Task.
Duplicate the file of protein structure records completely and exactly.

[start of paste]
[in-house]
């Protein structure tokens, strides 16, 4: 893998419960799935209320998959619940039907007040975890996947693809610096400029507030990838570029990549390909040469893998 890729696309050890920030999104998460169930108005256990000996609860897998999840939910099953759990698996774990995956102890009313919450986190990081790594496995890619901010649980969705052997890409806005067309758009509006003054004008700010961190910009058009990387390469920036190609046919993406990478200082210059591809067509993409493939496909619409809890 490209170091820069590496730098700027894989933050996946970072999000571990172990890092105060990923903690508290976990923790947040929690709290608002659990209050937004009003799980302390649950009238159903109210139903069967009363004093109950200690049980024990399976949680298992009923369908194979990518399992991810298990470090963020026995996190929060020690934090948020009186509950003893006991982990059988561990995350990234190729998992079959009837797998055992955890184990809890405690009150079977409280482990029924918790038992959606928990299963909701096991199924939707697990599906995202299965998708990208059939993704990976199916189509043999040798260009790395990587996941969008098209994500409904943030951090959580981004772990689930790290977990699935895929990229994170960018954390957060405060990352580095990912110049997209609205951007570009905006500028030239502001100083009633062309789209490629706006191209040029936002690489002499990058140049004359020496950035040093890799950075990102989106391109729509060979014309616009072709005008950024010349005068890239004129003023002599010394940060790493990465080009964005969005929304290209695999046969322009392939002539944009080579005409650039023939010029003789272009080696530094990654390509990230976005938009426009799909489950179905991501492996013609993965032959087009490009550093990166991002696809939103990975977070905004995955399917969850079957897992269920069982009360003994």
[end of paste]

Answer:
[in-house]
């Protein structure tokens, strides 16, 4: 893998419960799935209320998959619940039907007040975890996947693809610096400029507030990838570029990549390909040469893998 890729696309050890920030999104998460169930108005256990000996609860897998999840939910099953759990698996774990995956102890009313919450986190990081790594496995890619901010649980969705052997890409806005067309758009509006003054004008700010961190910009058009990387390469920036190609046919993406990478200082210059591809067509993409493939496909619409809890 490209170091820069590496730098700027894989933050996946970072999000571990172990890092105060990923903690508290976990923790947040929690709290608002659990209050937004009003799980302390649950009238159903109210139903069967009363004093109950200690049980024990399976949680298992009923369908194979990518399992991810298990470090963020026995996190929060020690934090948020009186509950003893006991982990059988561990995350990234190729998992079959009837797998055992955890184990809890405690009150079977409280482990029924918790038992959606928990299963909701096991199924939707697990599906995202299965998708990208059939993704990976199916189509043999040798260009790395990587996941969008098209994500409904943030951090959580981004772990689930790290977990699935895929990229994170960018954390957060405060990352580095990912110049997209609205951007570009905006500028030239502001100083009633062309789209490629706006191209040029936002690489002499990058140049004359020496950035040093890799950075990102989106391109729509060979014309616009072709005008950024010349005068890239004129003023002599010394940060790493990465080009964005969005929304290209695999046969322009392939002539944009080579005409650039023939010029003789272009080696530094990654390509990230976005938009426009799909489950179905991501492996013609993965032959087009490009550093990166991002696809939103990975977070905004995955399917969850079957897992269920069982009360003994």